She now has all of my accounts, possessions, and our house. She even has the kids’ personal property.
Do I have any rights post-judgment to reclaim at least some of the value of the home or modify the property ruling? Do my children have the right to seek return of their possessions?
Since I am only licensed to practice law in Wisconsin, I can only provide you with general divorce help for men to your divorce laws question.
All divorce actions will result in a final judgment of divorce. The final judgment is a court order and enforceable just like any other court order.
In family law, the final judgment will address several areas including the custody and placement of the children, support obligations, and property division. The orders that pertain to these areas are treated differently after a divorce is finalized.
In my jurisdiction, orders regarding the placement and support of children are generally always modifiable. Orders regarding property division are not modifiable unless the moving party can prove some kind of extenuating circumstance (i.e. fraud, mistake, duress, etc.).
In the interest of finality, courts do not like to revisit property division issues if the parties had the opportunity to litigate the issue before the final judgment. Failing to argue an issue does not constitute an extenuating circumstance.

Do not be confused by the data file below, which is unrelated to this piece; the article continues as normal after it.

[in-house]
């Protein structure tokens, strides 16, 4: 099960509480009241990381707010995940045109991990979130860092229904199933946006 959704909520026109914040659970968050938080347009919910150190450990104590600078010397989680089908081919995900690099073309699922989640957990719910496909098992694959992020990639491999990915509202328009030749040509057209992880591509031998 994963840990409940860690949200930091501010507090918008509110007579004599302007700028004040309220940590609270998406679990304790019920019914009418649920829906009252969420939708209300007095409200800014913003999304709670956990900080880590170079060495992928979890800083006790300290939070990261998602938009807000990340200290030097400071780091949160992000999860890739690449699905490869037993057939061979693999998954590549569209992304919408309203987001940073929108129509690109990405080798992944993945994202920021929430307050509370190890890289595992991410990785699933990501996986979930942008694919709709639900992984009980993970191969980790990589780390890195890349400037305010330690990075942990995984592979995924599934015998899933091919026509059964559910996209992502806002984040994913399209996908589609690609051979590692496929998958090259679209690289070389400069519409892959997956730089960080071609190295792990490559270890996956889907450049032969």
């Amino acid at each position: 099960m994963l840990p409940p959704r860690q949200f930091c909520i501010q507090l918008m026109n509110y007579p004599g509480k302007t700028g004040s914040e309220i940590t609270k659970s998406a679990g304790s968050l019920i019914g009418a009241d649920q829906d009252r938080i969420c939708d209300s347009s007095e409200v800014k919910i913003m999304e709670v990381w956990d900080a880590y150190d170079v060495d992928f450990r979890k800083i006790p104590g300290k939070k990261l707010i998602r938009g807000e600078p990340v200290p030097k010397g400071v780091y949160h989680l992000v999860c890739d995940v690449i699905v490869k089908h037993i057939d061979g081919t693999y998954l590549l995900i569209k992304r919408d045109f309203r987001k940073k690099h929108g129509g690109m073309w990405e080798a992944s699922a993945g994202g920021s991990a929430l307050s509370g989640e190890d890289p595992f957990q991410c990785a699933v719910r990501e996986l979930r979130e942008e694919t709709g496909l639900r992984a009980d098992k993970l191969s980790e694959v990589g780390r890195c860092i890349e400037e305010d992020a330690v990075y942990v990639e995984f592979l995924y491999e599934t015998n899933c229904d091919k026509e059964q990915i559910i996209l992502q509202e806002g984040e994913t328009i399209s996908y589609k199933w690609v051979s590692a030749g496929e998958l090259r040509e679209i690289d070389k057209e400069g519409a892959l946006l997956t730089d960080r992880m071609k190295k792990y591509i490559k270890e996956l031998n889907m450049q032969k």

In your case, the answer to your questions are going to be fact intensive and require a comprehensive evaluation of the circumstances surrounding your divorce. If the divorce judgment divided the property between the parties, and your ex-wife simply seized the property awarded to you following the judgment, then there may be certain legal remedies available.
If, however, this is a case where you are unhappy with the final property division, your options may be limited because the court already adjudicated the issue.
In regards to the children, their ability to reclaim property will depend on their age and the nature of the judgment. If the children are still minors, all the marital personal property technically belonged to the parents and the final judgment should have addressed this issue as well.
Whether you have a case is going to depend on the circumstances behind your divorce. I strongly recommend you sit down with a family law attorney for at least a consultation to go over the details.
I also encourage you to do this sooner rather than later. In my jurisdiction, the law often puts time limitations on the ability of parties to appeal, contest, or reopen judgments. The longer you wait, the greater the risk your action may be legally barred.
Remember, I am unable to provide you with anything more than divorce tips for men, so please consult with a divorce lawyer in your jurisdiction.